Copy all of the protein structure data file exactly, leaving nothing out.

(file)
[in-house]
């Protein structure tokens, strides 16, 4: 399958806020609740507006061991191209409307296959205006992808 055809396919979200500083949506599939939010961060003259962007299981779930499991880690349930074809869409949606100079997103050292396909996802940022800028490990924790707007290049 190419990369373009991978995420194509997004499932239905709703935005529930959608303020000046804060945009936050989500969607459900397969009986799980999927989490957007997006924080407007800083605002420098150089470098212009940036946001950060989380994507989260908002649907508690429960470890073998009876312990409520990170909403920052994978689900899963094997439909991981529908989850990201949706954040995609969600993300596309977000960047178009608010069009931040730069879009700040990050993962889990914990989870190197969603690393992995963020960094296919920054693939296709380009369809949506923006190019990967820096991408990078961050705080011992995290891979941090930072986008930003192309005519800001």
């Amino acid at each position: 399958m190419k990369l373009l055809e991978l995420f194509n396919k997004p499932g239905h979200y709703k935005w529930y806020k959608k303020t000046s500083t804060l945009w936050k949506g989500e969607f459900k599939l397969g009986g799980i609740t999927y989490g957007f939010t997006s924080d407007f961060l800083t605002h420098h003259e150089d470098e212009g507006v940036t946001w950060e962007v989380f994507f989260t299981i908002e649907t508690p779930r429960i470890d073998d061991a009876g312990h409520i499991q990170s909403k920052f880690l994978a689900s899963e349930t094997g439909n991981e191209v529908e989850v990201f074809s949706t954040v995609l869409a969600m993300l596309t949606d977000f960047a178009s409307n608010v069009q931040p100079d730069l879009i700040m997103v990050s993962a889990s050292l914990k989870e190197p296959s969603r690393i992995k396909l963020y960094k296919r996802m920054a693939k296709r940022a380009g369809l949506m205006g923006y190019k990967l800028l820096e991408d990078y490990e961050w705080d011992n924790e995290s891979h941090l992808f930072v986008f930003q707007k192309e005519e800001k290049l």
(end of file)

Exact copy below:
[in-house]
């Protein structure tokens, strides 16, 4: 399958806020609740507006061991191209409307296959205006992808 055809396919979200500083949506599939939010961060003259962007299981779930499991880690349930074809869409949606100079997103050292396909996802940022800028490990924790707007290049 190419990369373009991978995420194509997004499932239905709703935005529930959608303020000046804060945009936050989500969607459900397969009986799980999927989490957007997006924080407007800083605002420098150089470098212009940036946001950060989380994507989260908002649907508690429960470890073998009876312990409520990170909403920052994978689900899963094997439909991981529908989850990201949706954040995609969600993300596309977000960047178009608010069009931040730069879009700040990050993962889990914990989870190197969603690393992995963020960094296919920054693939296709380009369809949506923006190019990967820096991408990078961050705080011992995290891979941090930072986008930003192309005519800001």
């Amino acid at each position: 399958m190419k990369l373009l055809e991978l995420f194509n396919k997004p499932g239905h979200y709703k935005w529930y806020k959608k303020t000046s500083t804060l945009w936050k949506g989500e969607f459900k599939l397969g009986g799980i609740t999927y989490g957007f939010t997006s924080d407007f961060l800083t605002h420098h003259e150089d470098e212009g507006v940036t946001w950060e962007v989380f994507f989260t299981i908002e649907t508690p779930r429960i470890d073998d061991a009876g312990h409520i499991q990170s909403k920052f880690l994978a689900s899963e349930t094997g439909n991981e191209v529908e989850v990201f074809s949706t954040v995609l869409a969600m993300l596309t949606d977000f960047a178009s409307n608010v069009q931040p100079d730069l879009i700040m997103v990050s993962a889990s050292l914990k989870e190197p296959s969603r690393i992995k396909l963020y960094k296919r996802m920054a693939k296709r940022a380009g369809l949506m205006g923006y190019k990967l800028l820096e991408d990078y490990e961050w705080d011992n924790e995290s891979h941090l992808f930072v986008f930003q707007k192309e005519e800001k290049l």